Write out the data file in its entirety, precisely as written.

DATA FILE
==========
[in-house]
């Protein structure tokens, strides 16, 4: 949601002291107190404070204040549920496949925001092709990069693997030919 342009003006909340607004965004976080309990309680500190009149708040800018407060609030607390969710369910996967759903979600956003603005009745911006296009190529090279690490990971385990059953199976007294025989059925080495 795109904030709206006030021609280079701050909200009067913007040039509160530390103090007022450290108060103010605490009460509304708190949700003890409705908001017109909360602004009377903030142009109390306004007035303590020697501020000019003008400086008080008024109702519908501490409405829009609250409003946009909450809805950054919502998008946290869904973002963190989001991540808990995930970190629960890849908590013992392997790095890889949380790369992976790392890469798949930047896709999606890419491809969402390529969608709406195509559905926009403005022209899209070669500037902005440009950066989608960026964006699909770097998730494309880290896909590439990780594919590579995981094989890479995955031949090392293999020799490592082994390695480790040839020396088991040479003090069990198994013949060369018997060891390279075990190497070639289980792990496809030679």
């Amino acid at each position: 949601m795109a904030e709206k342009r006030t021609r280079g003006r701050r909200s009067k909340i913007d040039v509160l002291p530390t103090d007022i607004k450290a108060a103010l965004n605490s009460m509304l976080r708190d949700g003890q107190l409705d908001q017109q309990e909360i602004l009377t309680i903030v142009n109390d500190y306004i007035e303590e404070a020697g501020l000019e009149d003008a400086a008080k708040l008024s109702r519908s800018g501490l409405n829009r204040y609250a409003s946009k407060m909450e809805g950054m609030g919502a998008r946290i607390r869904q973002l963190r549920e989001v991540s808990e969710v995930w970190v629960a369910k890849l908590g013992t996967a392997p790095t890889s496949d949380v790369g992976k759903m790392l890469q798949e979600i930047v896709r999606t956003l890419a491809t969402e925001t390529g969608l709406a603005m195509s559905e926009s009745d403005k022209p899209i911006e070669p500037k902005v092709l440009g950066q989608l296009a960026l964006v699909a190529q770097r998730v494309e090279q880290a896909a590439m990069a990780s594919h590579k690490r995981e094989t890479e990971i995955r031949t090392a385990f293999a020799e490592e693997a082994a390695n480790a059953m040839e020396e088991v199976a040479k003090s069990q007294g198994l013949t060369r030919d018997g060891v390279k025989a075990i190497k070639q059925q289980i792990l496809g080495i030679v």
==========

[in-house]
């Protein structure tokens, strides 16, 4: 949601002291107190404070204040549920496949925001092709990069693997030919 342009003006909340607004965004976080309990309680500190009149708040800018407060609030607390969710369910996967759903979600956003603005009745911006296009190529090279690490990971385990059953199976007294025989059925080495 795109904030709206006030021609280079701050909200009067913007040039509160530390103090007022450290108060103010605490009460509304708190949700003890409705908001017109909360602004009377903030142009109390306004007035303590020697501020000019003008400086008080008024109702519908501490409405829009609250409003946009909450809805950054919502998008946290869904973002963190989001991540808990995930970190629960890849908590013992392997790095890889949380790369992976790392890469798949930047896709999606890419491809969402390529969608709406195509559905926009403005022209899209070669500037902005440009950066989608960026964006699909770097998730494309880290896909590439990780594919590579995981094989890479995955031949090392293999020799490592082994390695480790040839020396088991040479003090069990198994013949060369018997060891390279075990190497070639289980792990496809030679």
């Amino acid at each position: 949601m795109a904030e709206k342009r006030t021609r280079g003006r701050r909200s009067k909340i913007d040039v509160l002291p530390t103090d007022i607004k450290a108060a103010l965004n605490s009460m509304l976080r708190d949700g003890q107190l409705d908001q017109q309990e909360i602004l009377t309680i903030v142009n109390d500190y306004i007035e303590e404070a020697g501020l000019e009149d003008a400086a008080k708040l008024s109702r519908s800018g501490l409405n829009r204040y609250a409003s946009k407060m909450e809805g950054m609030g919502a998008r946290i607390r869904q973002l963190r549920e989001v991540s808990e969710v995930w970190v629960a369910k890849l908590g013992t996967a392997p790095t890889s496949d949380v790369g992976k759903m790392l890469q798949e979600i930047v896709r999606t956003l890419a491809t969402e925001t390529g969608l709406a603005m195509s559905e926009s009745d403005k022209p899209i911006e070669p500037k902005v092709l440009g950066q989608l296009a960026l964006v699909a190529q770097r998730v494309e090279q880290a896909a590439m990069a990780s594919h590579k690490r995981e094989t890479e990971i995955r031949t090392a385990f293999a020799e490592e693997a082994a390695n480790a059953m040839e020396e088991v199976a040479k003090s069990q007294g198994l013949t060369r030919d018997g060891v390279k025989a075990i190497k070639q059925q289980i792990l496809g080495i030679v």